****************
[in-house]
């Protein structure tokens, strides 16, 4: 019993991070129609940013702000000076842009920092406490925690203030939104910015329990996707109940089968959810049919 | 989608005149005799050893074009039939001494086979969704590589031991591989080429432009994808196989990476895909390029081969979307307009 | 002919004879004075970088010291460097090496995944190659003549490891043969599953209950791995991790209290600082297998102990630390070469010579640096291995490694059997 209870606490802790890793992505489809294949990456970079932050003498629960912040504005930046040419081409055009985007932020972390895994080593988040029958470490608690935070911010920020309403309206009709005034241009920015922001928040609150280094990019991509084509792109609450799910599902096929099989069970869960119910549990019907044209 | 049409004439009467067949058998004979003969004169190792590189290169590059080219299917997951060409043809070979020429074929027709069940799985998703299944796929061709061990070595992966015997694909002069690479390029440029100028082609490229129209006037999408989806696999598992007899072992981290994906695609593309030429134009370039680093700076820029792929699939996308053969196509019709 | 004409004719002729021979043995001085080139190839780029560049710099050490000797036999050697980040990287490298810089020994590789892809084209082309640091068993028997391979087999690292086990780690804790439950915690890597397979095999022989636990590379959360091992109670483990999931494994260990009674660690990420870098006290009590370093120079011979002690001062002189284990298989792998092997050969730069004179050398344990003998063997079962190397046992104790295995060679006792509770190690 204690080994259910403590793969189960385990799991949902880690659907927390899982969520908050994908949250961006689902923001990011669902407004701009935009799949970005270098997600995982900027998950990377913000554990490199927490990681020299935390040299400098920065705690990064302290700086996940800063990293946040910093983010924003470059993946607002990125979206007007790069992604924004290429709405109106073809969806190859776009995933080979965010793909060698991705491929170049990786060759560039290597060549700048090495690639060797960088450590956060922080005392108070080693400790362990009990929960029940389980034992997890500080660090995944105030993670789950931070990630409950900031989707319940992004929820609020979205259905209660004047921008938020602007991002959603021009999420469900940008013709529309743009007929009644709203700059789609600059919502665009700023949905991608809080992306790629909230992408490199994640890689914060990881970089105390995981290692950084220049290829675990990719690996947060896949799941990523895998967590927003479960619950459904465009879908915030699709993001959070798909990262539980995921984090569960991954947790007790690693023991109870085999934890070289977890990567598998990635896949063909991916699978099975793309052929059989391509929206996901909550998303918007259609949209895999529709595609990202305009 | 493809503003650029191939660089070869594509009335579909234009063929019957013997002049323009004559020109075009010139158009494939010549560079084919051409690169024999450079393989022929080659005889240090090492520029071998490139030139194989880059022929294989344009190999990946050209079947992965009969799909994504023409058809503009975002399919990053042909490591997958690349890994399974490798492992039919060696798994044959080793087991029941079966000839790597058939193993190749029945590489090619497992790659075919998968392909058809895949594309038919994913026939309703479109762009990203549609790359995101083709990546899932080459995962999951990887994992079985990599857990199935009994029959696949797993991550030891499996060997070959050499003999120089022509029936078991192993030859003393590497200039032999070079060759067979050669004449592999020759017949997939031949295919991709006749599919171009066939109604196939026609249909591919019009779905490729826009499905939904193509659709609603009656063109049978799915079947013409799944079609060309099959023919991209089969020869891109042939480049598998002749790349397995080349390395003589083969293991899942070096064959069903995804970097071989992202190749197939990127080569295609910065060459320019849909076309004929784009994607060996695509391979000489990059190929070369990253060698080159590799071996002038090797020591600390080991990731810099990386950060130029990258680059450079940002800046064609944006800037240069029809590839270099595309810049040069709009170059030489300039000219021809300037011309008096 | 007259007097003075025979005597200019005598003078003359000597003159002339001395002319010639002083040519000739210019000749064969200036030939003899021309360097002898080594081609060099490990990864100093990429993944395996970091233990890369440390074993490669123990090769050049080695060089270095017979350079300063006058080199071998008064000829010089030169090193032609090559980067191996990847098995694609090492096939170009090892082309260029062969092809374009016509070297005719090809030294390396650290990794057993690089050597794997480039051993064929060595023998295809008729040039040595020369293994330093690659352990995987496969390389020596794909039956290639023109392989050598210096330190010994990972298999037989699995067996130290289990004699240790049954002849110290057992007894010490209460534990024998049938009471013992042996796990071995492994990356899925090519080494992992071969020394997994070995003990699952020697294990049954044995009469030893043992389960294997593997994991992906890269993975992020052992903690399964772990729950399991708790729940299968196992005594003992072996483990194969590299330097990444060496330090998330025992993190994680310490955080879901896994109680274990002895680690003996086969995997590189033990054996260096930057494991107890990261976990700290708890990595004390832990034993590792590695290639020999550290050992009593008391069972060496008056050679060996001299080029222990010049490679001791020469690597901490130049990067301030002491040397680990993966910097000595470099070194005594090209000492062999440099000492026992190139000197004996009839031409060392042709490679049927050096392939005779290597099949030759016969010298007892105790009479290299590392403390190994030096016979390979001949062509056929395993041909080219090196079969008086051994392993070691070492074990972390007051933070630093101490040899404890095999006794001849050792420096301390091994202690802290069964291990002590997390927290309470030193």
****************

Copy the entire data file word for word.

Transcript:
[in-house]
């Protein structure tokens, strides 16, 4: 019993991070129609940013702000000076842009920092406490925690203030939104910015329990996707109940089968959810049919 | 989608005149005799050893074009039939001494086979969704590589031991591989080429432009994808196989990476895909390029081969979307307009 | 002919004879004075970088010291460097090496995944190659003549490891043969599953209950791995991790209290600082297998102990630390070469010579640096291995490694059997 209870606490802790890793992505489809294949990456970079932050003498629960912040504005930046040419081409055009985007932020972390895994080593988040029958470490608690935070911010920020309403309206009709005034241009920015922001928040609150280094990019991509084509792109609450799910599902096929099989069970869960119910549990019907044209 | 049409004439009467067949058998004979003969004169190792590189290169590059080219299917997951060409043809070979020429074929027709069940799985998703299944796929061709061990070595992966015997694909002069690479390029440029100028082609490229129209006037999408989806696999598992007899072992981290994906695609593309030429134009370039680093700076820029792929699939996308053969196509019709 | 004409004719002729021979043995001085080139190839780029560049710099050490000797036999050697980040990287490298810089020994590789892809084209082309640091068993028997391979087999690292086990780690804790439950915690890597397979095999022989636990590379959360091992109670483990999931494994260990009674660690990420870098006290009590370093120079011979002690001062002189284990298989792998092997050969730069004179050398344990003998063997079962190397046992104790295995060679006792509770190690 204690080994259910403590793969189960385990799991949902880690659907927390899982969520908050994908949250961006689902923001990011669902407004701009935009799949970005270098997600995982900027998950990377913000554990490199927490990681020299935390040299400098920065705690990064302290700086996940800063990293946040910093983010924003470059993946607002990125979206007007790069992604924004290429709405109106073809969806190859776009995933080979965010793909060698991705491929170049990786060759560039290597060549700048090495690639060797960088450590956060922080005392108070080693400790362990009990929960029940389980034992997890500080660090995944105030993670789950931070990630409950900031989707319940992004929820609020979205259905209660004047921008938020602007991002959603021009999420469900940008013709529309743009007929009644709203700059789609600059919502665009700023949905991608809080992306790629909230992408490199994640890689914060990881970089105390995981290692950084220049290829675990990719690996947060896949799941990523895998967590927003479960619950459904465009879908915030699709993001959070798909990262539980995921984090569960991954947790007790690693023991109870085999934890070289977890990567598998990635896949063909991916699978099975793309052929059989391509929206996901909550998303918007259609949209895999529709595609990202305009 | 493809503003650029191939660089070869594509009335579909234009063929019957013997002049323009004559020109075009010139158009494939010549560079084919051409690169024999450079393989022929080659005889240090090492520029071998490139030139194989880059022929294989344009190999990946050209079947992965009969799909994504023409058809503009975002399919990053042909490591997958690349890994399974490798492992039919060696798994044959080793087991029941079966000839790597058939193993190749029945590489090619497992790659075919998968392909058809895949594309038919994913026939309703479109762009990203549609790359995101083709990546899932080459995962999951990887994992079985990599857990199935009994029959696949797993991550030891499996060997070959050499003999120089022509029936078991192993030859003393590497200039032999070079060759067979050669004449592999020759017949997939031949295919991709006749599919171009066939109604196939026609249909591919019009779905490729826009499905939904193509659709609603009656063109049978799915079947013409799944079609060309099959023919991209089969020869891109042939480049598998002749790349397995080349390395003589083969293991899942070096064959069903995804970097071989992202190749197939990127080569295609910065060459320019849909076309004929784009994607060996695509391979000489990059190929070369990253060698080159590799071996002038090797020591600390080991990731810099990386950060130029990258680059450079940002800046064609944006800037240069029809590839270099595309810049040069709009170059030489300039000219021809300037011309008096 | 007259007097003075025979005597200019005598003078003359000597003159002339001395002319010639002083040519000739210019000749064969200036030939003899021309360097002898080594081609060099490990990864100093990429993944395996970091233990890369440390074993490669123990090769050049080695060089270095017979350079300063006058080199071998008064000829010089030169090193032609090559980067191996990847098995694609090492096939170009090892082309260029062969092809374009016509070297005719090809030294390396650290990794057993690089050597794997480039051993064929060595023998295809008729040039040595020369293994330093690659352990995987496969390389020596794909039956290639023109392989050598210096330190010994990972298999037989699995067996130290289990004699240790049954002849110290057992007894010490209460534990024998049938009471013992042996796990071995492994990356899925090519080494992992071969020394997994070995003990699952020697294990049954044995009469030893043992389960294997593997994991992906890269993975992020052992903690399964772990729950399991708790729940299968196992005594003992072996483990194969590299330097990444060496330090998330025992993190994680310490955080879901896994109680274990002895680690003996086969995997590189033990054996260096930057494991107890990261976990700290708890990595004390832990034993590792590695290639020999550290050992009593008391069972060496008056050679060996001299080029222990010049490679001791020469690597901490130049990067301030002491040397680990993966910097000595470099070194005594090209000492062999440099000492026992190139000197004996009839031409060392042709490679049927050096392939005779290597099949030759016969010298007892105790009479290299590392403390190994030096016979390979001949062509056929395993041909080219090196079969008086051994392993070691070492074990972390007051933070630093101490040899404890095999006794001849050792420096301390091994202690802290069964291990002590997390927290309470030193």